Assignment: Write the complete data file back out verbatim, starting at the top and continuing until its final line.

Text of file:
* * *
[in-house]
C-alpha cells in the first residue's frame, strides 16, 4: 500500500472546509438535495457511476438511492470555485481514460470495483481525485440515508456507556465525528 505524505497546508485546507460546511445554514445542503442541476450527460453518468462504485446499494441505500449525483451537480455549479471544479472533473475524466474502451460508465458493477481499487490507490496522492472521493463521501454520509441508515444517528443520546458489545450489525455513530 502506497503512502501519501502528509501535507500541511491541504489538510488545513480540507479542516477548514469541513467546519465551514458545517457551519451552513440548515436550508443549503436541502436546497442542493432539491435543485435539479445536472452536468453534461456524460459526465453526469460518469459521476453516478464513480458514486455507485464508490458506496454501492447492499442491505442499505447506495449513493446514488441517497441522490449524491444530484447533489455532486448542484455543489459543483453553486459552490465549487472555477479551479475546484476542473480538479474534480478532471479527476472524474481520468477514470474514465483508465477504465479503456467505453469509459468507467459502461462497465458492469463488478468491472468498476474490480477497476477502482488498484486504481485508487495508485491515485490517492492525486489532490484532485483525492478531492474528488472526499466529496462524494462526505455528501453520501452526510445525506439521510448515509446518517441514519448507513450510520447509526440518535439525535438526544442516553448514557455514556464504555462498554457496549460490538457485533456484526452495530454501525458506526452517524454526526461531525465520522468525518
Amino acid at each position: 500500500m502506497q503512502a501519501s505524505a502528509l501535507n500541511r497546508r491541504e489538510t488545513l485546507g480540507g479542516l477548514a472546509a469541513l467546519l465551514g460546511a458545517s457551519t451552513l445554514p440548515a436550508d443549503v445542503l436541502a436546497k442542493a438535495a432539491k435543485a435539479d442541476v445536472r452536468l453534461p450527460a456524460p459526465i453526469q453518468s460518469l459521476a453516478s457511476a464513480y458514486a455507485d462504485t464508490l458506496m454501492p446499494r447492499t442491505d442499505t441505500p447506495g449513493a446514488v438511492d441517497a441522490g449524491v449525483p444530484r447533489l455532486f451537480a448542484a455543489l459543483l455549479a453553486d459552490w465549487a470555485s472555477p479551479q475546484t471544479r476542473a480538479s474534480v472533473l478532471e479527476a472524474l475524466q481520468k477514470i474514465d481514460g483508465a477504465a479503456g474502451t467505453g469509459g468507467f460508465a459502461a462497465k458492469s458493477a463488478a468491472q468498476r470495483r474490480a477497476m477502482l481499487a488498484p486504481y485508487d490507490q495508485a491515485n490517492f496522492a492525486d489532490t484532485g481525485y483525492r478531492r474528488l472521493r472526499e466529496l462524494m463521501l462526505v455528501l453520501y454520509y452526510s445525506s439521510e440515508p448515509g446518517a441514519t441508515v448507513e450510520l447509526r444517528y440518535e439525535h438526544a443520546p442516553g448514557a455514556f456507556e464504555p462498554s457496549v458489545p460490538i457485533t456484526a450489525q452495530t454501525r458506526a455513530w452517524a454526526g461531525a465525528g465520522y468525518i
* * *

[in-house]
C-alpha cells in the first residue's frame, strides 16, 4: 500500500472546509438535495457511476438511492470555485481514460470495483481525485440515508456507556465525528 505524505497546508485546507460546511445554514445542503442541476450527460453518468462504485446499494441505500449525483451537480455549479471544479472533473475524466474502451460508465458493477481499487490507490496522492472521493463521501454520509441508515444517528443520546458489545450489525455513530 502506497503512502501519501502528509501535507500541511491541504489538510488545513480540507479542516477548514469541513467546519465551514458545517457551519451552513440548515436550508443549503436541502436546497442542493432539491435543485435539479445536472452536468453534461456524460459526465453526469460518469459521476453516478464513480458514486455507485464508490458506496454501492447492499442491505442499505447506495449513493446514488441517497441522490449524491444530484447533489455532486448542484455543489459543483453553486459552490465549487472555477479551479475546484476542473480538479474534480478532471479527476472524474481520468477514470474514465483508465477504465479503456467505453469509459468507467459502461462497465458492469463488478468491472468498476474490480477497476477502482488498484486504481485508487495508485491515485490517492492525486489532490484532485483525492478531492474528488472526499466529496462524494462526505455528501453520501452526510445525506439521510448515509446518517441514519448507513450510520447509526440518535439525535438526544442516553448514557455514556464504555462498554457496549460490538457485533456484526452495530454501525458506526452517524454526526461531525465520522468525518
Amino acid at each position: 500500500m502506497q503512502a501519501s505524505a502528509l501535507n500541511r497546508r491541504e489538510t488545513l485546507g480540507g479542516l477548514a472546509a469541513l467546519l465551514g460546511a458545517s457551519t451552513l445554514p440548515a436550508d443549503v445542503l436541502a436546497k442542493a438535495a432539491k435543485a435539479d442541476v445536472r452536468l453534461p450527460a456524460p459526465i453526469q453518468s460518469l459521476a453516478s457511476a464513480y458514486a455507485d462504485t464508490l458506496m454501492p446499494r447492499t442491505d442499505t441505500p447506495g449513493a446514488v438511492d441517497a441522490g449524491v449525483p444530484r447533489l455532486f451537480a448542484a455543489l459543483l455549479a453553486d459552490w465549487a470555485s472555477p479551479q475546484t471544479r476542473a480538479s474534480v472533473l478532471e479527476a472524474l475524466q481520468k477514470i474514465d481514460g483508465a477504465a479503456g474502451t467505453g469509459g468507467f460508465a459502461a462497465k458492469s458493477a463488478a468491472q468498476r470495483r474490480a477497476m477502482l481499487a488498484p486504481y485508487d490507490q495508485a491515485n490517492f496522492a492525486d489532490t484532485g481525485y483525492r478531492r474528488l472521493r472526499e466529496l462524494m463521501l462526505v455528501l453520501y454520509y452526510s445525506s439521510e440515508p448515509g446518517a441514519t441508515v448507513e450510520l447509526r444517528y440518535e439525535h438526544a443520546p442516553g448514557a455514556f456507556e464504555p462498554s457496549v458489545p460490538i457485533t456484526a450489525q452495530t454501525r458506526a455513530w452517524a454526526g461531525a465525528g465520522y468525518i